The film studies minor offers courses designed to provide an overview of film culture: major historical and critical trends in film studies, analyses of cinematic form and style, and the relationship between film and culture. Through learning how to read, analyze, discuss, review and write about film, students will hone their skills in written/oral communication, analytical thinking, and critical judgment. They will learn how to evaluate this major art form of the 20th century that has had a profound influence on popular, intellectual, and artistic life.
See the Graduate section of this Catalog for more information on Graduate programs offered at Mount Mercy.
Film Studies Minor
|FS 101||Introduction To Film Studies||3|
|FS 240||History of Film||3|
|Select four of the following:||12|
|Introduction to Film Adaptation|
|Major Film Directors|
|Studies In Foreign Film|
|Spanish Conversation, Film and Culture|
|Politics and Film: The Art of the Message|
|Topics In Film Studies|
FS 101 Introduction To Film Studies: 3 semester hours
This course will talk about how and why people respond to film by examining the fundamentals of film by examining the fundamentals of film analysis (the various language systems and techniques used by film makers to generate meaning). The primary emphasis will be on feature-length narrative fiction films, with occasional study of documentaries, animation, and experimental cinema.
FS 150 Introduction to Film Adaptation: 3 semester hours
This course will study the common practice of creating film adaptations of all kinds: form literature, graphic novels, musicals, television scripts, history, etc. - for instance, adapting works such as Pride and Prejudice, No Country for Old Men, the short story "Million Dollar Baby", the musical Chicago, the Sherlock Holmes mysteries, the graphic novel Persepolis, the comic book series of Batman. This writing intensive class fulfills the literature requirement in the Expressive Arts domain.
FS 210 Major Film Directors: 3 semester hours
This course will study the films of some of the most important directors from the beginning of film to the present. This course may take a number of different approaches: it may study many different directors from many countries, one specific director, or directors from one country. In the process, it will talk about what a director does and about the distinct careers of these important filmmakers.
FS 220 Film Genres: 3 semester hours
This course will study Genre filmmaking by focusing on one or more of the major film genres. Genre cinema has always been one of the more prolific, profitable, and sometimes artistic arenas for all kinds of filmmakers and has led to the creation of some of the world's greatest films (Singin' in the rain, The Godfather, and Raging Bull as examples) and to some of the worst. Students will examine the characteristics of genre filmmaking, look at how the genre film has been one of America's most constant social exports, and identify the thematic/structural concerns with the specific genres.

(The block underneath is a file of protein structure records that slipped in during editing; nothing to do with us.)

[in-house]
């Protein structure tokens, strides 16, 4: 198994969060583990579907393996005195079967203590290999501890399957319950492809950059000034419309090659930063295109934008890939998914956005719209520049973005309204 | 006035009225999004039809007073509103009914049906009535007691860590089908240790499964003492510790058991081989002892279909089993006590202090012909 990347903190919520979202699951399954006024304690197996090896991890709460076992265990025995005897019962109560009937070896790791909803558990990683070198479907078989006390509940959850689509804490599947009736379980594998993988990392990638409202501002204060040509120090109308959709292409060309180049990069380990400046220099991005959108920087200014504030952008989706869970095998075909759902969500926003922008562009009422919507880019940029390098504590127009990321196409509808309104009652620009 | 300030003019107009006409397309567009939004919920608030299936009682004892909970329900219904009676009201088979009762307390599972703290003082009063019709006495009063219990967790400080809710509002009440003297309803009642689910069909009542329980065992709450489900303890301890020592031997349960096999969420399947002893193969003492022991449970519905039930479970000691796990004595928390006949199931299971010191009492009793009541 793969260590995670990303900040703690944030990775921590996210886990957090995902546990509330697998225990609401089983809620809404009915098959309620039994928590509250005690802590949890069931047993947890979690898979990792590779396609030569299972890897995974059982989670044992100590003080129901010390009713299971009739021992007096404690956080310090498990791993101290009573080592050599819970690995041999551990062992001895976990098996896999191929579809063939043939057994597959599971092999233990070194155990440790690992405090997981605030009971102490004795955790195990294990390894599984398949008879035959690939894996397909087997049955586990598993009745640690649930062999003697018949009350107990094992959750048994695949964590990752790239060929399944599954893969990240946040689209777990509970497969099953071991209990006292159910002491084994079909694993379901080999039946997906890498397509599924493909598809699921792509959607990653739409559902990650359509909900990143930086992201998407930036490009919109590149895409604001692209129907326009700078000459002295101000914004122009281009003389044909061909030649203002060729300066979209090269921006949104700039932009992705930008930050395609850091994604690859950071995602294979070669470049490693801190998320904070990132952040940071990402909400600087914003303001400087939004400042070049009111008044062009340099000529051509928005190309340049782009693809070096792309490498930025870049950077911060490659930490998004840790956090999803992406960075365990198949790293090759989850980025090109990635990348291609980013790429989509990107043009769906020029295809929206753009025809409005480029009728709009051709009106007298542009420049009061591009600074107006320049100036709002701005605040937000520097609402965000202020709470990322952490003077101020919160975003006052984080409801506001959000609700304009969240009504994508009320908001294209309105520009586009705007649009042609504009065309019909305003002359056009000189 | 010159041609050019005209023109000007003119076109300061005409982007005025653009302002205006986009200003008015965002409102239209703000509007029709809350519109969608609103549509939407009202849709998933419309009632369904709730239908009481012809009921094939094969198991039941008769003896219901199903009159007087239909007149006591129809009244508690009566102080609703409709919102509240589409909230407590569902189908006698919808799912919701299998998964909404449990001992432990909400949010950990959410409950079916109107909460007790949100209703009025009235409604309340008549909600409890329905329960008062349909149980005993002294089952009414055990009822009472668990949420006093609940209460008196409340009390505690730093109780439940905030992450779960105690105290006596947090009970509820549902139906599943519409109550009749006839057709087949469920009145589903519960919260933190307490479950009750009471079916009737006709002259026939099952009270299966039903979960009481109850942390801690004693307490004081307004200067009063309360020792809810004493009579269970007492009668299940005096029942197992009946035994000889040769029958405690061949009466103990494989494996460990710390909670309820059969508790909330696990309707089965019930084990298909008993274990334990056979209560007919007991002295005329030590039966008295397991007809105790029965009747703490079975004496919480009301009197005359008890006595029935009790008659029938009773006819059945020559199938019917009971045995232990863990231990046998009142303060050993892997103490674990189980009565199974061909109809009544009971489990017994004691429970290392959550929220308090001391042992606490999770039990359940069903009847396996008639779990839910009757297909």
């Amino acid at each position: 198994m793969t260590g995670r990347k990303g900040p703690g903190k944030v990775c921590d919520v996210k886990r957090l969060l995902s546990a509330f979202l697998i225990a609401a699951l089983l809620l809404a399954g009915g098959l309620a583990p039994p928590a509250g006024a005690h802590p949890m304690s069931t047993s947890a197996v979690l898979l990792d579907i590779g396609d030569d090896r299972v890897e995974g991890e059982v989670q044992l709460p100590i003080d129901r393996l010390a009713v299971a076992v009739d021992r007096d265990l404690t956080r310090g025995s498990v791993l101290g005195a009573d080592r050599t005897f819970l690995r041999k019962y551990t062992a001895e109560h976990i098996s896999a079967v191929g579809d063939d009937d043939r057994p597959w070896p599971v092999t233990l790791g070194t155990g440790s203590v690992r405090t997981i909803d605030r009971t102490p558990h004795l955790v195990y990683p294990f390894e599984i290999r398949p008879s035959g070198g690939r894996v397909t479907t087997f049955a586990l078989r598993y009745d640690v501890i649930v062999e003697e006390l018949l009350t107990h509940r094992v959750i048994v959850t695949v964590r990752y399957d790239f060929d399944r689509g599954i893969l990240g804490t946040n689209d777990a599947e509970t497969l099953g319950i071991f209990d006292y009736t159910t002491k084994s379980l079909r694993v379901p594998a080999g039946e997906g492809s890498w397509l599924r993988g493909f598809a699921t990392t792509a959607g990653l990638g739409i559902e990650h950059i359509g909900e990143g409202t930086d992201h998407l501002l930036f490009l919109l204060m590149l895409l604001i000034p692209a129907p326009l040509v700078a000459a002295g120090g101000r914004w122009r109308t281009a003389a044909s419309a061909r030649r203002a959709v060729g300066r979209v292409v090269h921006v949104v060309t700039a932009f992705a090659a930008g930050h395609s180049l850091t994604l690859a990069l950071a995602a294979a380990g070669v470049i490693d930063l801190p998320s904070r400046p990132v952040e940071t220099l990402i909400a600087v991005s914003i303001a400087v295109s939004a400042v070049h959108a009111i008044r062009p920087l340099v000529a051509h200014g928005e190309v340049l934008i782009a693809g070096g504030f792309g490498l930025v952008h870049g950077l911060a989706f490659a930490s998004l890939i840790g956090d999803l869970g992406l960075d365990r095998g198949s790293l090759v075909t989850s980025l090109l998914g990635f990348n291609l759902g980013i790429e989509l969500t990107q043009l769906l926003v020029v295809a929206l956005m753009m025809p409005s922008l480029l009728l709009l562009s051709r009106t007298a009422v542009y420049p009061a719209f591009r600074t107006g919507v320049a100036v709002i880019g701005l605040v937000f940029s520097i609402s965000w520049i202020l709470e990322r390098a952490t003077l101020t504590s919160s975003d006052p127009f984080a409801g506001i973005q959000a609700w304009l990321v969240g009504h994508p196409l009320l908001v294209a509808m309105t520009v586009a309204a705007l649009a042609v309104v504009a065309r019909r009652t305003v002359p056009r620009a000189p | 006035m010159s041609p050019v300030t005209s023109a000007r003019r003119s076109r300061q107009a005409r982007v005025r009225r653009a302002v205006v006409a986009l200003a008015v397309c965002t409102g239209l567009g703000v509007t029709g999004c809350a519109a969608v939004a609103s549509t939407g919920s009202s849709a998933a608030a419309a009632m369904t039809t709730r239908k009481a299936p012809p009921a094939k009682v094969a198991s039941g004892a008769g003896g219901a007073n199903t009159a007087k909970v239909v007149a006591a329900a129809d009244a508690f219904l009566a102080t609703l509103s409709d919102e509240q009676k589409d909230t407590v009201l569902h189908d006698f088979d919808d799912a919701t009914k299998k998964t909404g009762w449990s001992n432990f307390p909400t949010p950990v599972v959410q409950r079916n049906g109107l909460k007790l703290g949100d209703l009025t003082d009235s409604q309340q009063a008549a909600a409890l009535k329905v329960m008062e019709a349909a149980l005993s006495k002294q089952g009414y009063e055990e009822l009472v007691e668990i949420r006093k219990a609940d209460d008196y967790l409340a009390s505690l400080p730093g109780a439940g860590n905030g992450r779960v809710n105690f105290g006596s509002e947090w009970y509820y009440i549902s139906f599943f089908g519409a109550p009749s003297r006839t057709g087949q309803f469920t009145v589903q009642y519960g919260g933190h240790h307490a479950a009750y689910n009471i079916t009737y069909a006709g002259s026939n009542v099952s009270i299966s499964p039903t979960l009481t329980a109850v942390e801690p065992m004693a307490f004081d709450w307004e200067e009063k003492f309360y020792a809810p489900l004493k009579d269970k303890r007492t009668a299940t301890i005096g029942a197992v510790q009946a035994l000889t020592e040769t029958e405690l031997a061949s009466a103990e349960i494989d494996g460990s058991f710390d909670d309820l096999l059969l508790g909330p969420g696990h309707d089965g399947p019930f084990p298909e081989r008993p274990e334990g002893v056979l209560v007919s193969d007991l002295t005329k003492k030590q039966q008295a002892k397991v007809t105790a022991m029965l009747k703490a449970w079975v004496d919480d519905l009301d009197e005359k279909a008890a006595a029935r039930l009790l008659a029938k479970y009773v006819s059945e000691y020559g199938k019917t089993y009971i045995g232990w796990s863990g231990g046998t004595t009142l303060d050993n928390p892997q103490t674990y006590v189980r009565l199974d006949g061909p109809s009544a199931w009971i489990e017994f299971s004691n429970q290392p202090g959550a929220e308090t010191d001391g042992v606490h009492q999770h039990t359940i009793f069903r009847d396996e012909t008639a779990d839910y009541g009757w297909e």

FS 230 Studies In Foreign Film: 3 semester hours
This course will study some of the most important foreign films (including films for the United Kingdom) that have been produced since the beginning of cinema history until the present. This course may study films from many different countries or concentrate on the cinema of only one country.
FS 240 History of Film: 3 semester hours
This course examines the history of film, especially the narrative film from its advent at the end of the 19th century up until the present. It will look at films from many different countries as it examines the silent era of cinema, the coming of sound and color, the growth of the major studios in Hollywood, Post World War II cinema, The French New Wave, Third World Cinema, and the New American Cinema. Cross listed with HI 240.
FS 260 Spanish Conversation, Film and Culture: 3 semester hours
The main objective of this course is to provide students the possibility to converse while expanding their vocabulary and widening their cultural perspective on Latin America and Spain through the study of film. Conducted in Spanish. Prerequisite: SP 201 proficiency.
FS 265 Politics and Film: The Art of the Message: 3 semester hours
This is not a popcorn and movies class; it is a course to introduce students to a range of political films and to develop their skills in understanding and analyzing their political significance and influence. Film has a broad and persuasive appeal to a significant cross-section of the public. Whether through intentional documentary, dramatic renderings of historical events or timely issues, fictional drama dealing with big issues, or though satire, the cinema has been a powerful medium in influencing public views on the events, people, and places that make up our complex political world. The purpose of this class is to introduce the student to the portrayal of that complex political world through film, its effect on the thinking and attitudes of the public, and ultimately its role in shaping public policy and decision-making.
FS 280 Topics In Film Studies: 3 semester hours
This course will study a specific major topic in film studies. Course content will vary. The course with different content may be repeated.
FS 441 Independent Study: Film Studies: 1 semester hour
FS 442 Independent Study: Film Studies: 2 semester hours
FS 443 Independent Study: Film Studies: 3 semester hours